In a sustainable world I suppose I think both these things matter.

Re-enchantment

June 7, 2013

Carlessness sculpts the contours of Sue, Bobby, Flo and my everyday lives, and our cycling fills in much of the detail. I don’t want to hold us up as a model, but I think it’s interesting nonetheless to reflect on what difference to our lives a car-free and often bicycle-based mobility pattern makes. After all, this blog is rooted in a belief in the bicycle’s capacity to re-make the world in fair and sustainable ways, one revolution at a time.

Flo & Sue

We spent last week in Sedbergh, a small town nestled in the Howgill Hills mid-way between the Cumbrian Lakes and Yorkshire Dales. It sits almost as close to the River Lune as does our home in Lancaster, thirty miles downstream, so that here and there feel connected. Some Sedbergh residents travel to work in Lancaster, and many of Sedbergh’s children were born in Lancaster’s hospital. I sometimes pass through it on my longer rides, but Bobby had been there only once before and Flo never at all. The nearest train station is ten hilly miles away at Oxenholme, and the bus service as poor as rural districts everywhere. So as a family it’s felt a place beyond reach.

Yet it’s a lovely place in a splendid setting. The surrounding countryside is threaded with some perfect cycling lanes and laced with footpaths I’ve been itching to tread. And now they’re older thirty miles, even hilly ones, is a distance Bobby and Flo can manage relatively comfortably. So for half-term holiday we decided to ride to Sedbergh and make it our base for the week. That way two good bike rides would sandwich six days spent getting to know the area on foot as well as by bike.

Dropping down to Sedbergh

As lovers of this corner of the world we often holiday locally, but this would be the first time we’d made the whole journey from home each on our own bike. We stuck as closely as we could to the Lune’s left bank. This is a hillier way of reaching Kirkby Lonsdale, a little over half-way to Sedbergh, but one less disturbed by cars; I wanted our trip to be carefree, not stressful.

Without my really having noticed both Bobby and Flo have become stronger, better riders. Bobby danced ahead with every rise, making them look ridiculously easy as Sue and I laboured behind. And for the first time Flo took hills in her stride, accepting them for what they are – an inevitable, even agreeable, part of any longer ride across beautiful ground.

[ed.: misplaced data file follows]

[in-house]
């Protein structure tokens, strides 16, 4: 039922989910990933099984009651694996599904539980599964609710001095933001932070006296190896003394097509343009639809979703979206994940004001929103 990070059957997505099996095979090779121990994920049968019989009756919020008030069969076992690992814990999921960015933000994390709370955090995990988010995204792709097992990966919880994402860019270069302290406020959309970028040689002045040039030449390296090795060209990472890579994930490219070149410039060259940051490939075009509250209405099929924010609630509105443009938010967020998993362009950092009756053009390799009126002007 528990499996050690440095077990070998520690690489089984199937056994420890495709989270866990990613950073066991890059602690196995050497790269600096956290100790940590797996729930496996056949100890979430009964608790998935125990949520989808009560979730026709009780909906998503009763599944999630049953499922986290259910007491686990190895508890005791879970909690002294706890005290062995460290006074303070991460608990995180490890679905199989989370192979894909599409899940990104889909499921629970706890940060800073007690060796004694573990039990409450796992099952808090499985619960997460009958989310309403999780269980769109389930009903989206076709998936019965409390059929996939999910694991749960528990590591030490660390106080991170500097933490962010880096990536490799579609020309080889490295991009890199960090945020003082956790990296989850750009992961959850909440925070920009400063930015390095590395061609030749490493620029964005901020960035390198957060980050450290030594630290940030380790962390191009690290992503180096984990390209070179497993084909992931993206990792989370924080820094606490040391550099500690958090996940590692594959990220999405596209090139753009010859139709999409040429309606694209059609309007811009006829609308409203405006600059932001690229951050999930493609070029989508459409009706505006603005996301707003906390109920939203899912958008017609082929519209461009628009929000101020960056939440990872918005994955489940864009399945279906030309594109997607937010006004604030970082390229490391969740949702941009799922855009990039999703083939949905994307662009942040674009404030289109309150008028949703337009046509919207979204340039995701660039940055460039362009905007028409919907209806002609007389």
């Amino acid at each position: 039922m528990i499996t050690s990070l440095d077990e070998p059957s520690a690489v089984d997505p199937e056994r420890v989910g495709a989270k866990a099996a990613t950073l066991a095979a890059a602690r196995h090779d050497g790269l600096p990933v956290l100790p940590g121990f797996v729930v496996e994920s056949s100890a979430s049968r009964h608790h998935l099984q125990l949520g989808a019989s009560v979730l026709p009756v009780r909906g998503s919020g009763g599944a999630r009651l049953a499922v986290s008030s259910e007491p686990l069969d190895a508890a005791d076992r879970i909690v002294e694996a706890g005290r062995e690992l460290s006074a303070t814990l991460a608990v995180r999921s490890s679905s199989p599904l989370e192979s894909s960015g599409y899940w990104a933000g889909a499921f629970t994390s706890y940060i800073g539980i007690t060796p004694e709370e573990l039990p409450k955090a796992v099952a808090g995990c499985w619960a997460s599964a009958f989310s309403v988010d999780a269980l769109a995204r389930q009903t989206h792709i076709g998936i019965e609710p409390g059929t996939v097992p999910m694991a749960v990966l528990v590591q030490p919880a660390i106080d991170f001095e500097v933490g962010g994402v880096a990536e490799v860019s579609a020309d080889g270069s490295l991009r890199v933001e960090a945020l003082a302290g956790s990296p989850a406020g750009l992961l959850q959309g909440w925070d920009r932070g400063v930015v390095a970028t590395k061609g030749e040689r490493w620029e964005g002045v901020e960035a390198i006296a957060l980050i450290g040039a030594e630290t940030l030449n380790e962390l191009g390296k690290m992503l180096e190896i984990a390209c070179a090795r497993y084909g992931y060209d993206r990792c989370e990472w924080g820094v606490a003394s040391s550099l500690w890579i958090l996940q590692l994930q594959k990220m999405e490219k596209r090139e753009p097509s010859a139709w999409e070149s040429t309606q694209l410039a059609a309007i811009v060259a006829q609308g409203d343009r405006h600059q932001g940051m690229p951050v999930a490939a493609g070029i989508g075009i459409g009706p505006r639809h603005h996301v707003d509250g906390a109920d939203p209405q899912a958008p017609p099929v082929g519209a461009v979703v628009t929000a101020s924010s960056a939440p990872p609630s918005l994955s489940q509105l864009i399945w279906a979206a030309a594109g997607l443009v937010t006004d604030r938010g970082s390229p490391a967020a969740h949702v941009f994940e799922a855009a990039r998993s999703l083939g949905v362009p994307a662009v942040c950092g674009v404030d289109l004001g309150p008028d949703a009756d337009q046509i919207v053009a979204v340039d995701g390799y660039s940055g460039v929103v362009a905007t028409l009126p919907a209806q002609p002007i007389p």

Cycling amidst the cow parsley

We stopped for cakes and ice-creams in Kirkby Lonsdale, enjoying them in glorious sunshine on a bench in the churchyard. Then we aimed straight north, still on the Lune’s left-side until crossing it just short of Sedbergh. We parked our bikes by the bridge and dropped down to play by the river. Of course it’s very different here to the one we know well in Lancaster, almost at its mouth. At this higher point it cuts down hard through the hills and feels more a part of them – their rock, soil and trees.

Bobby in the River Lune

From our Sedbergh base we walked fresh paths and enjoyed as a family views from hills we can see but not easily reach from home. And we rode lanes which for a long while I’ve wanted to show the kids. The back road between Sedbergh and Dent is particularly special – it’s gated, carries almost no traffic, and stays close to the river, which we played alongside and probed as we went. Perhaps one day we’ll ride such places together as a day trip from Lancaster.

Whatever, I felt happy finally to introduce Bobby and Flo to this special part of the world, and this part of my cycling world. They were of course wonderfully blasé about it all, but I’m fairly sure that the magic of riding and walking such places casts its spell, if in ways which for now remain mysterious to us all.

Our backyard is beautiful, but easy to miss if we’re off elsewhere. I love exploring distant places, but more local exploring deepens and extends the boundaries of our ordinary lives. Last week not just our private explorations as a family, but also our public encounters with people in and around Sedbergh – farmers, shopkeepers, other walkers and cyclists, the neighbours of the cottage where we stayed – deepened our understandings of, and I think our bonds with, this part of the world, making it more part of our own world. In a small way people’s stories became our stories, their land our land. This seems right – after all, we share a territory and our lives are connected by a river in perpetual flow.

I thank carlessness and cycling for many things, but one of their greatest gifts is the incentive they give to staying local, and coming to know that local too. So I guess my wider point here is how life with bikes instead of cars might bring us all closer to home and, without wishing to get too romantic about it, enable a sorely needed re-enchantment of that home.

On Arant Haw, the Howgills